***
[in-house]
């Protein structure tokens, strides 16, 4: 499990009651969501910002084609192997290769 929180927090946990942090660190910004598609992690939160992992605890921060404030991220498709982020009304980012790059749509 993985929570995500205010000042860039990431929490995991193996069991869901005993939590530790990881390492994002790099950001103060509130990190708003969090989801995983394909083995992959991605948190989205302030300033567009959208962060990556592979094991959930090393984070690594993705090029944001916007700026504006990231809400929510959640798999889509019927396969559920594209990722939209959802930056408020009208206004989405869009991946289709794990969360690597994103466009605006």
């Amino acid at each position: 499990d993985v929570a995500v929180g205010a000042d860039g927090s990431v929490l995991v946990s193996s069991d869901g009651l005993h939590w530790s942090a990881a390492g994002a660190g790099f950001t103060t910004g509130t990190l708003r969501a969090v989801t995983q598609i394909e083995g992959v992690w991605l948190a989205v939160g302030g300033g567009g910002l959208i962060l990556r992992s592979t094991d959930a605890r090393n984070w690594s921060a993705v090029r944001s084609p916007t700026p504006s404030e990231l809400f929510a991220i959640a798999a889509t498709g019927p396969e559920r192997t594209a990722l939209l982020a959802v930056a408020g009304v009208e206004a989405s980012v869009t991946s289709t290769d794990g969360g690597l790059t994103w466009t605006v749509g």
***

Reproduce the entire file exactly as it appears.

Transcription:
[in-house]
């Protein structure tokens, strides 16, 4: 499990009651969501910002084609192997290769 929180927090946990942090660190910004598609992690939160992992605890921060404030991220498709982020009304980012790059749509 993985929570995500205010000042860039990431929490995991193996069991869901005993939590530790990881390492994002790099950001103060509130990190708003969090989801995983394909083995992959991605948190989205302030300033567009959208962060990556592979094991959930090393984070690594993705090029944001916007700026504006990231809400929510959640798999889509019927396969559920594209990722939209959802930056408020009208206004989405869009991946289709794990969360690597994103466009605006």
């Amino acid at each position: 499990d993985v929570a995500v929180g205010a000042d860039g927090s990431v929490l995991v946990s193996s069991d869901g009651l005993h939590w530790s942090a990881a390492g994002a660190g790099f950001t103060t910004g509130t990190l708003r969501a969090v989801t995983q598609i394909e083995g992959v992690w991605l948190a989205v939160g302030g300033g567009g910002l959208i962060l990556r992992s592979t094991d959930a605890r090393n984070w690594s921060a993705v090029r944001s084609p916007t700026p504006s404030e990231l809400f929510a991220i959640a798999a889509t498709g019927p396969e559920r192997t594209a990722l939209l982020a959802v930056a408020g009304v009208e206004a989405s980012v869009t991946s289709t290769d794990g969360g690597l790059t994103w466009t605006v749509g």